From the Editor's Desk                                       

While mobility is proving to be convenient to online learners, real questions remain that revolve around providing both content knowledge and meaningful learning to students. Educators worldwide are digging deeper to research how to make technology work better for students. This issue provides some insights into research that could offer helpful previews to coming events in the future of online learning.

The papers published in JEO serve as benchmarks of quality scholarly contributions to the fields of eLearning, blended, and mobile learning, and continue across academic disciplines, national and virtual borders. We have continued to receive an exceptional number of manuscript submissions this year resulting in the publication of six papers in this issue that address factors of importance to educators, students, and administrators. The first article addresses classroom flipping from a fresh perspective that can provide new insights into optimizing student involvement and achievement. The second article presents research to help inform academics of the software app, Yammer, that is used frequently in business but not as much in academia; the study findings can provide important insights into the effective usage of this business app in higher education. The third article discusses research on students that are digital natives versus digital immigrants and how each approach scholarship and social networking. The fourth article addresses student learning preferences in online courses and how age, experience and learning activities affect those preferences. The fifth article looks at what contributes beneficially to e-learning profiles for Media and Communication Students. The sixth article examines differences in online course achievement in a study of over 900 students through the lens of identity theory.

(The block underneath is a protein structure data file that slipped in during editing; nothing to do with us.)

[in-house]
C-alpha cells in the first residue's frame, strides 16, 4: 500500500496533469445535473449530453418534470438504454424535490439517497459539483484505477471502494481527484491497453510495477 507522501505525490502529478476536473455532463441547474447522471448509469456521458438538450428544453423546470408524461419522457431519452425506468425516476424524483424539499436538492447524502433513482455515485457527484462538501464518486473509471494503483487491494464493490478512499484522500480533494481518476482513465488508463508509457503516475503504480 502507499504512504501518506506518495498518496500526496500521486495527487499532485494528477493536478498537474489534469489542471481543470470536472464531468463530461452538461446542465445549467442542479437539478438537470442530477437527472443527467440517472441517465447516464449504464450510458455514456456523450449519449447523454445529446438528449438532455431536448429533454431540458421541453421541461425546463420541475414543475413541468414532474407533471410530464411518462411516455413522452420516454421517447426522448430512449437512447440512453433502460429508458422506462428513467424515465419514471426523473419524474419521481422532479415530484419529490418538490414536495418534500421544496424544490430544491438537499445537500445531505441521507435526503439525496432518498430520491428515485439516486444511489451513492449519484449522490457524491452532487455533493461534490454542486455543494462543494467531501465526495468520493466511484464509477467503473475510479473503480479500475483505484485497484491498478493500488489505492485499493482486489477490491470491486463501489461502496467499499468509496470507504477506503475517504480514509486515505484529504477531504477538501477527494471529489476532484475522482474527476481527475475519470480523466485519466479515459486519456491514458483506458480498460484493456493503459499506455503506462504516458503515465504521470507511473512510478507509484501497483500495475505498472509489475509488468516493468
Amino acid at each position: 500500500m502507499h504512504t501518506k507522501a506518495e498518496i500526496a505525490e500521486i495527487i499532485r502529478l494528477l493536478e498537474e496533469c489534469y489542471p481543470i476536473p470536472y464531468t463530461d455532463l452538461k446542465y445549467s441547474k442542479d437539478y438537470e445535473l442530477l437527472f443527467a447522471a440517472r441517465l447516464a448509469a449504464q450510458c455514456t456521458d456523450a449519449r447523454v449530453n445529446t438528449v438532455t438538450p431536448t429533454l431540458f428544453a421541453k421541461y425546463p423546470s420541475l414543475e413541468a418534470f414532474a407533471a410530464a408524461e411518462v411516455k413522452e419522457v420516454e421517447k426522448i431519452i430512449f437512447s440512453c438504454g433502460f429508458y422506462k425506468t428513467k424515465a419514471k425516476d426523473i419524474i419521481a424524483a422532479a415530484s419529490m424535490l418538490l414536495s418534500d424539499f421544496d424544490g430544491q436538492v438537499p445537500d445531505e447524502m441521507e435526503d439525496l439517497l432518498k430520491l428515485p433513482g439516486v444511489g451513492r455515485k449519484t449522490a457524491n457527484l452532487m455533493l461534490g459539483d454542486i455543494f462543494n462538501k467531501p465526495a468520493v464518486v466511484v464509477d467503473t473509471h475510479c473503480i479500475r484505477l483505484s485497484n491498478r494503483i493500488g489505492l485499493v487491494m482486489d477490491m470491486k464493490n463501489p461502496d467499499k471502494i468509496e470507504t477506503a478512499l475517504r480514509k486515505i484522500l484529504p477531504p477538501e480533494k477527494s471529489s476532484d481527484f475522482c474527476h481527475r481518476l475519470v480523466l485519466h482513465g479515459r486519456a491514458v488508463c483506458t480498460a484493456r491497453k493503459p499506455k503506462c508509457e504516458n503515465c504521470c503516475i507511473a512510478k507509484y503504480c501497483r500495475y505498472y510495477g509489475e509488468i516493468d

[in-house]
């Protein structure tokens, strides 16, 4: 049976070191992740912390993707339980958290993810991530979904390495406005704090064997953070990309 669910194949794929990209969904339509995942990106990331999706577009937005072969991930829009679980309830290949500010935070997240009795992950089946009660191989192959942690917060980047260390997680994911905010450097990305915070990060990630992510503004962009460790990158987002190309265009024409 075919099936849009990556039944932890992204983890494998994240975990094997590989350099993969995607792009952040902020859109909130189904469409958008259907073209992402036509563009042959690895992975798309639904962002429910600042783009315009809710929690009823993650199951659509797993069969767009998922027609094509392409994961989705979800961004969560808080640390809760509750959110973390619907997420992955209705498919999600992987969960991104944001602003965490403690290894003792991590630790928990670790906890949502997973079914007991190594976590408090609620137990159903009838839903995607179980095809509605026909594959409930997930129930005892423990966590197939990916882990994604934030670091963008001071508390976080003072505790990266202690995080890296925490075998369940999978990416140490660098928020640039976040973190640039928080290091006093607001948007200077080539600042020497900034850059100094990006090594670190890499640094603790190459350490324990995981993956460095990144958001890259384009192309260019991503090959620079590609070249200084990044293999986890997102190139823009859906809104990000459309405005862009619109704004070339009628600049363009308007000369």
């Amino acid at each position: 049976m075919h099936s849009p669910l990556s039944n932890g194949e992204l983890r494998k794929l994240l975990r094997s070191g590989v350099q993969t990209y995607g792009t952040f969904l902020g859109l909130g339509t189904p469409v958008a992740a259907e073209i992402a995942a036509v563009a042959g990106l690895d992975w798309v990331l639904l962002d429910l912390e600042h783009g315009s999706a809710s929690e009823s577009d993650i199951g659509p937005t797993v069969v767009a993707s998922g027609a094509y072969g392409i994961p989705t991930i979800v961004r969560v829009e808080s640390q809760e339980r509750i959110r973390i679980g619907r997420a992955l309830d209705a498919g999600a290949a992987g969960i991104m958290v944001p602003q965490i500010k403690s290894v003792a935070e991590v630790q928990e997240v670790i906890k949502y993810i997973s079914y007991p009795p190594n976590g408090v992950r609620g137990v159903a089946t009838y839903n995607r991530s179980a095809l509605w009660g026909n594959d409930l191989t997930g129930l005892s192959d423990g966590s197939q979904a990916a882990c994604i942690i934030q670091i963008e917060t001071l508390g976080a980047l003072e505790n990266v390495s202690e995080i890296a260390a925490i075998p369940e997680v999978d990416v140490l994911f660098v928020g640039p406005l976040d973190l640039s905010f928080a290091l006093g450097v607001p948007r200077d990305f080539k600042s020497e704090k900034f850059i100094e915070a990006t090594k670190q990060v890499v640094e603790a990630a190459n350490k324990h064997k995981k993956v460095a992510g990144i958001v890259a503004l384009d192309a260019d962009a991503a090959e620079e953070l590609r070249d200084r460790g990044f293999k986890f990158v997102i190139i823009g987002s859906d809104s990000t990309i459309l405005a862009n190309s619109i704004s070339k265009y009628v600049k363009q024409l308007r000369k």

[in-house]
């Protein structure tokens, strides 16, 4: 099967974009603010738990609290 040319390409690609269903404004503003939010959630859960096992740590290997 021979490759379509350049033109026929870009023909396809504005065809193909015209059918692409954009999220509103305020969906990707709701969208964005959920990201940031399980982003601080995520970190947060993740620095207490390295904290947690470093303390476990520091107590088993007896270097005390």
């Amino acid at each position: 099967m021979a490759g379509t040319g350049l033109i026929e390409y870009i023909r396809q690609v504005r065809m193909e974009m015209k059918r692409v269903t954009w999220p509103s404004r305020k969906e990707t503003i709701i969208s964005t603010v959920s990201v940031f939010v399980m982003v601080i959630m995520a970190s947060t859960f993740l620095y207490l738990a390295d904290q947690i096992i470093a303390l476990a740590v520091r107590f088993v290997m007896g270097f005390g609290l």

This year The Journal of Educators Online will also publish a Special Issue related to leadership in eLearning, teaching digital natives, and social networks as learning spaces. We encourage you to submit manuscripts for the Special Issue and we thank all of our authors and readers for their ongoing support of the Journal of Educators Online.

  • Robert W. Maloy, Ed.D., Sharon A. Edwards, and Allison Evans, Workshops and Writing: Strategies for Flipping a Community Engagement Course looks at classroom flipping to see which factors can optimize student involvement and achievement.
  • Mary Beth Pinto, Ph.D., and examine The Use of Yammer in Higher Education: An Exploratory Study presents a software business app., Yammer, to study whether the app. could facilitate effective communication and collaboration among project teams.
  • Ronald Berman, Ed.D., Deliesha Hassell, M. Ed., Digital Native and Digital Immigrant Use of Scholarly Network for Doctoral Learners offer a study of 988 doctoral students that utilized a doctoral scholarly network to see who were the most frequent users and the reasons for their choices.
  • Thomas A. Simonds, Ed. D., Barbara L. Brock, Ed. D., Relationship Between Age, Experience, and Student Preference for Types of Learning Activities in Online Courses presents a study that poses there could be a significant relationship in this study between student age and student preference for certain types of online learning activities.
  • Michelle A. Stewart-McKoy, Doctoral Candidate, “Digitize Me”: Generating E-Learning Profiles for Media and Communication Students in a Jamaican Tertiary-Level Institution uses identity theory to look at differences in online Communications course achievements of 959 students in Jamaica.
  • Lori Kupczynski, Michelle Brown, Ed.D., The Relationship between Gender and Academic Success Online theprovides another perspective of gender and academic success.

Journal of Educators Online is published at in January and July of each year.  If you have a scholarly paper you would like considered for peer review publication, please contact the editor, Ruth Gannon Cook at  Committed to excellence, the Journal of Educators Online is disseminated online without charge as a contribution to the body of research on topics related to online education and as a useful resource for educators, students, administrators and policy makers in all disciplines.

The Journal of Educators Online, Volume 11, Number 1, January 2014